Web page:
• Less than 2% of imported fish go through inspection before sold and international fisheries do not need to follow near the same regulations as the U.S. – which makes it even more important to buy domestic

  • Seafood does NOT need to be labeled, no enforcement mechanisms exist, and many fish are even mislabeled

Produce sources
Produce Sources

  • Genetically Modified Organisms

  • Organics

  • Organic Labeling

  • Heirloom


  • What are they?

    • Genetically modified organisms are foods that have their basic genetic structure changed by adding a gene to it

  • Why should we be concerned?

    • Increase in food allergies

    • Compromised drinking water and aquatic life

    • Horizontal Gene Transfer

    • Outcrossing

    • Creation of superfoods and superpests

Gmo examples
GMO Examples

  • Sweet corn

  • Soybeans

  • Salmon

  • Tomatoes

  • Potatoes

  • Papaya

  • And products made from GM plants such as starch, chips, tomato sauce


  • What defines “Organic”

    • It is an actual certification (USDA certified)

    • Avoids synthetic and harmful pesticides, fertilizers, growth regulators, and livestock feed additives

    • The feed must also be organic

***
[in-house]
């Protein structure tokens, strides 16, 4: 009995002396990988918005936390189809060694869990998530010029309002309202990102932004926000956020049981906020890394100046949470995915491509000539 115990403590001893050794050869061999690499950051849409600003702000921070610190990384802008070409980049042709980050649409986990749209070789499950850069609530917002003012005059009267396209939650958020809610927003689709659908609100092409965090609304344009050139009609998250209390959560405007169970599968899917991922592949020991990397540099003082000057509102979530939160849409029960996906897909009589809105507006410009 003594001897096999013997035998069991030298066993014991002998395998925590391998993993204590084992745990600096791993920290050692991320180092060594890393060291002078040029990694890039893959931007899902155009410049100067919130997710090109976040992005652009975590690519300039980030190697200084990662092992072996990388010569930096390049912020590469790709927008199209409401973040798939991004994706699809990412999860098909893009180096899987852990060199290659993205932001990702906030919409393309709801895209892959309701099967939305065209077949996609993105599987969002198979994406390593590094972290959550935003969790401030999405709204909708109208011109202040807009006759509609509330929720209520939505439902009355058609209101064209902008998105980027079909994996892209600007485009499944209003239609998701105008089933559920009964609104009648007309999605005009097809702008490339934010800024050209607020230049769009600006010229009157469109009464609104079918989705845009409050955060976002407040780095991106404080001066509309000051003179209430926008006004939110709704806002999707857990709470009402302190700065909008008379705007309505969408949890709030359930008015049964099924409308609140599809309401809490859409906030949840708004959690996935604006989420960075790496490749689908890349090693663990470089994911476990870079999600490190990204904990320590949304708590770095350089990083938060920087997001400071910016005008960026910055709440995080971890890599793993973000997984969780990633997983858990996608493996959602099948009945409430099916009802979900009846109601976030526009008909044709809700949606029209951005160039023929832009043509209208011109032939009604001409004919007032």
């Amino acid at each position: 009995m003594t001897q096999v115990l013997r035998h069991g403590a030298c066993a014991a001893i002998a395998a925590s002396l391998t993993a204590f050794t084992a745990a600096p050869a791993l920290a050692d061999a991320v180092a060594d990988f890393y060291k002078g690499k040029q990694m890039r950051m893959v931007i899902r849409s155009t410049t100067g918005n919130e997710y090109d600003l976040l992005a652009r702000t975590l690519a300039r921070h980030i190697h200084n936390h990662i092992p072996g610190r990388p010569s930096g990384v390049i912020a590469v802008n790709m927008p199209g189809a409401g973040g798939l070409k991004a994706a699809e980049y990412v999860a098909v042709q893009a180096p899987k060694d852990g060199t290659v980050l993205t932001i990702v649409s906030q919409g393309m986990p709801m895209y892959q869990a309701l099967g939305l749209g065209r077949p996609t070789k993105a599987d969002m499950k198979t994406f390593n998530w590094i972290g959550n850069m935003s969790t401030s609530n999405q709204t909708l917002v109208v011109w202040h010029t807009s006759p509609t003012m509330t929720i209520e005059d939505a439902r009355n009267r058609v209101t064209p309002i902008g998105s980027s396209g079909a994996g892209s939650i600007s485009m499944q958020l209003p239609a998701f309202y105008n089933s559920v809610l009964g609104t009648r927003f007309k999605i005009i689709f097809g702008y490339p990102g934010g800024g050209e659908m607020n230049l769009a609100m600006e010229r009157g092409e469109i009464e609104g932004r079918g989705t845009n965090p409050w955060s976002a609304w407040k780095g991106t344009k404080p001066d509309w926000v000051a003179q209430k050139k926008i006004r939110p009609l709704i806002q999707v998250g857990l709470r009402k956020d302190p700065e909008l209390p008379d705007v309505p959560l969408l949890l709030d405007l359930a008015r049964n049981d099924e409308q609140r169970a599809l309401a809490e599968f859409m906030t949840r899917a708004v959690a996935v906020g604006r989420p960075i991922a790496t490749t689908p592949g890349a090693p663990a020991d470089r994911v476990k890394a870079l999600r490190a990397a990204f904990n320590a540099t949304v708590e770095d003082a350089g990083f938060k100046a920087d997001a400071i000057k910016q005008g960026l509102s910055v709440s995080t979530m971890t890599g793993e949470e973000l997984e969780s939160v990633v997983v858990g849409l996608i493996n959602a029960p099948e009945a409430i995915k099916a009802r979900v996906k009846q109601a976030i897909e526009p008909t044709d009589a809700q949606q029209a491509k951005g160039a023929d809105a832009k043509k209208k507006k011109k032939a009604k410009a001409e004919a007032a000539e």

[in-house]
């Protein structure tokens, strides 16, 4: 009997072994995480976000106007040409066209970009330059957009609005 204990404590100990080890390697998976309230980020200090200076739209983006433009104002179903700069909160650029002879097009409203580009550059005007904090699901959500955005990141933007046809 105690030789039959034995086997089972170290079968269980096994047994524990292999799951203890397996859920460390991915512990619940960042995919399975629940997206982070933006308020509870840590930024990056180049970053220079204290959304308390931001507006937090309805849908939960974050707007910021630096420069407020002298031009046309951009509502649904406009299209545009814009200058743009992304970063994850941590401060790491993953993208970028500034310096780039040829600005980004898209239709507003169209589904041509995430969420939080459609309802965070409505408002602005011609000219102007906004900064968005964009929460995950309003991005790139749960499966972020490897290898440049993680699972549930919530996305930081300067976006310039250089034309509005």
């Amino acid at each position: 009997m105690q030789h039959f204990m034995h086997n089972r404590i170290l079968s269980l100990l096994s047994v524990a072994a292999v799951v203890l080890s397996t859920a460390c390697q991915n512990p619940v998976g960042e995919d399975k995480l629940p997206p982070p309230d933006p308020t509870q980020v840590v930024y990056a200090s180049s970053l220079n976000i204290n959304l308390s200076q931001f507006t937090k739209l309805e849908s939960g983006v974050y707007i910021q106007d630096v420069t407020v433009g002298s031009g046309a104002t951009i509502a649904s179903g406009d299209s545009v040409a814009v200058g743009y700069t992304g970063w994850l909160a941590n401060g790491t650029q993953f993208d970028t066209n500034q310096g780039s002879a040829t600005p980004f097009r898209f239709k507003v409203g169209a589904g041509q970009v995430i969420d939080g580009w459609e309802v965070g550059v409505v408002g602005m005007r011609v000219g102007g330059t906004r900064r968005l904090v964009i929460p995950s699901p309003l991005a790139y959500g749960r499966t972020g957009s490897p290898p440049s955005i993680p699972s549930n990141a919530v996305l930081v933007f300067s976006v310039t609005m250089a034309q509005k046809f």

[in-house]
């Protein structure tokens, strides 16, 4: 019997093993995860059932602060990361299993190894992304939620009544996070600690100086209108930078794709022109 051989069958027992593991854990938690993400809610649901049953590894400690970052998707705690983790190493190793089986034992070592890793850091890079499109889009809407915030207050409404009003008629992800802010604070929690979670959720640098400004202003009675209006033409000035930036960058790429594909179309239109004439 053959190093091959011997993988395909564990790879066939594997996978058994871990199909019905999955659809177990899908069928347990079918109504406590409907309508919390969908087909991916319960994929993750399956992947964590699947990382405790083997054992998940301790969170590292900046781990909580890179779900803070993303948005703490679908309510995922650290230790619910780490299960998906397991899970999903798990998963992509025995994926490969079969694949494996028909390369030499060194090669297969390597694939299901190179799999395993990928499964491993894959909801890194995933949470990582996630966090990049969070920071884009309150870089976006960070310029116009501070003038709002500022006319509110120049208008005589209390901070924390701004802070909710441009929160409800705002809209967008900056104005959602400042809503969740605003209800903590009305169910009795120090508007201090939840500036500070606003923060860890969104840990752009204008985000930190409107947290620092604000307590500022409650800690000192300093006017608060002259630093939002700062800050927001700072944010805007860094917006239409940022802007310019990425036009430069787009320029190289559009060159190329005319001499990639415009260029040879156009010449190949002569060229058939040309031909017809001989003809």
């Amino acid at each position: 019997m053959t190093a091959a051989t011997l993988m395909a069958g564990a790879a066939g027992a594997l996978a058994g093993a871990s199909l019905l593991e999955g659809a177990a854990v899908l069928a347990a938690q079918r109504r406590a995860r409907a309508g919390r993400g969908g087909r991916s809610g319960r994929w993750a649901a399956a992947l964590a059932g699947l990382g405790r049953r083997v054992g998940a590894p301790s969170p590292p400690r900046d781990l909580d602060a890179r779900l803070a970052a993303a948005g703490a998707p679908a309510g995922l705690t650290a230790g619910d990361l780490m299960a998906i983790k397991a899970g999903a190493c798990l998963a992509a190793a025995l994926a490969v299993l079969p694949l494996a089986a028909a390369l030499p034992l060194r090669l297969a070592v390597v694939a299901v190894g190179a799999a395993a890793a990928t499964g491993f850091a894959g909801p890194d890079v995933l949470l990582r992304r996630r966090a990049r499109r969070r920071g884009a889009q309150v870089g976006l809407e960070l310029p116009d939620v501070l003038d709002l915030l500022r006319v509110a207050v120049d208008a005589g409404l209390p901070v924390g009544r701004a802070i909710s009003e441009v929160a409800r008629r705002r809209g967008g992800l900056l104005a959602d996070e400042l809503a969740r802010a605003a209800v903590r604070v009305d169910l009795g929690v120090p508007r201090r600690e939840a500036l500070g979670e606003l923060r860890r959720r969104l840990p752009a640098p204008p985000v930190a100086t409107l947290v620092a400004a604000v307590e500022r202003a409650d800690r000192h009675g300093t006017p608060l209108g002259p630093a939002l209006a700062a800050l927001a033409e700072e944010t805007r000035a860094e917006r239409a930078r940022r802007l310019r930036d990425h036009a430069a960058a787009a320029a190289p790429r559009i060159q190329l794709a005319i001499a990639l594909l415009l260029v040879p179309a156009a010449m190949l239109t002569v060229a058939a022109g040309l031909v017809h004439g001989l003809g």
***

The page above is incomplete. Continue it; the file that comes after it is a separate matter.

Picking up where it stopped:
Understanding organic labeling
Understanding Organic Labeling

  • 100% Organic

    • Foods are completely organic, may also have USDA seal

  • Organic

    • Contain at least 95% organic ingredients, may also have USDA seal

  • Made with Organic Ingredients

    • At least 70% organic ingredients and will not display USDA seal

  • Contains Organic Ingredients

    • Contains less than 70% ingredients and will not display USDA seal

  • Certified Organic

    • is used to label a farm, farmer, or product that has been certified in accordance with USDA National Organic Program regulations. Producers and handlers must be certified organic to sell, label, or represent their products as certified organic. The USDA organic logo may be used on these products

Heirloom crops
Heirloom Crops

What are they??

  • Any garden plant that has a history of being passed down within a family

  • Some argue that an heirloom variety must be at least 50 to 100 years old

  • all agree that heirloom fruits and vegetables are unique plant varieties which are genetically distinct from the commercial varieties popularized by industrial agriculture